BBB Scam Alert: Your credit card was overcharged! Scammers to the rescue?

press release from better business bureau

At first glance, this scam looks so helpful. It’s a call or text message wanting to help you resolve an overpayment on your credit card. However, this sneaky con is actually a phishing scheme. And it’s only likely to get more popular, as COVID-19 causes many shoppers to buy online and many businesses are only accepting credit cards.

How the Scam Works: 

You get a text message or a phone call from someone claiming to represent your credit card company. There’s a problem with a recent transaction, it says. You’ve been overcharged, and the company wants to help you get your reimbursement. This scam is especially convincing because scammers often have targets’ names.

Sounds harmless, right? The problem is that this is really a phishing con. You need to answer a few questions in order to get your money back. Of course, these questions are asking for Personally Identifiable Information (PII). Don’t fall for the trick.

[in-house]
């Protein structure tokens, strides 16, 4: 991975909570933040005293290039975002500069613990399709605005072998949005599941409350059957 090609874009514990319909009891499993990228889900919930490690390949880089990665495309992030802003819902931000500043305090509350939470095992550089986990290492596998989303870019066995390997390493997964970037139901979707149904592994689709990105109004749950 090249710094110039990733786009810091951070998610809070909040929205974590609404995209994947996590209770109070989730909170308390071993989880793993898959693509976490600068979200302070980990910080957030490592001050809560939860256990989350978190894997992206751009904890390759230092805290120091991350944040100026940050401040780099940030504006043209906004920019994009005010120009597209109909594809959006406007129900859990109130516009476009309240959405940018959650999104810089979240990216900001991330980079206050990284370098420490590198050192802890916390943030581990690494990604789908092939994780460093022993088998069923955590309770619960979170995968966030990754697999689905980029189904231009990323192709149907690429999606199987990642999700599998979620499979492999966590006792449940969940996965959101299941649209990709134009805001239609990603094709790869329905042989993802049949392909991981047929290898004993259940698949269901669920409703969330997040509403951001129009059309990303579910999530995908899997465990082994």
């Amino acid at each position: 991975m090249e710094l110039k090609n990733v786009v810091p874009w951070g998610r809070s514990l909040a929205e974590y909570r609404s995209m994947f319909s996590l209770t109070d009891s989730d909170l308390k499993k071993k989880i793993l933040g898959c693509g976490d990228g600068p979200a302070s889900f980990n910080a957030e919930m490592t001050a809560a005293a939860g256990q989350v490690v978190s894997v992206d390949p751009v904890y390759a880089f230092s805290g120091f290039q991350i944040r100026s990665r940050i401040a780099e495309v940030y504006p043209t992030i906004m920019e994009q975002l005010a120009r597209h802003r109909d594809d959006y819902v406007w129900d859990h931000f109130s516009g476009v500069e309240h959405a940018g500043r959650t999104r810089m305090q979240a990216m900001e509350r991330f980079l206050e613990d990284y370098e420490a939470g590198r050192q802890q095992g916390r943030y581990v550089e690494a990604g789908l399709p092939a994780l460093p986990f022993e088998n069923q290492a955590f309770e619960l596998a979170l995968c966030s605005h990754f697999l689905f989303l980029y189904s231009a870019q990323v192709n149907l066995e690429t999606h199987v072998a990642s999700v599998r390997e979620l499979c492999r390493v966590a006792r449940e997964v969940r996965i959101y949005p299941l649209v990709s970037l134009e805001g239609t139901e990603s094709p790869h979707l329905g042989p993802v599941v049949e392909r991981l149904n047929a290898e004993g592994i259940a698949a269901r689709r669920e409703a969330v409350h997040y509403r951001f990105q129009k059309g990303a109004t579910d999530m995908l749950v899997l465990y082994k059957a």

Tips to Spot This Scam:

  • Consider how the company normally contacts you. If it’s by phone, be suspicious if you suddenly start receiving emails or texts. Banks and credit card issuers have secure communications channels that require you to log into your account before you can read the message. Be especially cautious of generic emails that include little or no specific information.
  • Check directly with your bank or credit card issuer. Use the customer service phone number on the back of your card, on your statement, or on the company’s website. Don’t click on any links in the message.

For More Information:

Learn more about credit card scams at BBB.org/CreditCardScam.

For more about scams, go to BBB Scam Tips (BBB.org/ScamTips). To report a scam, go to BBB Scam Tracker (BBB.org/ScamTracker).

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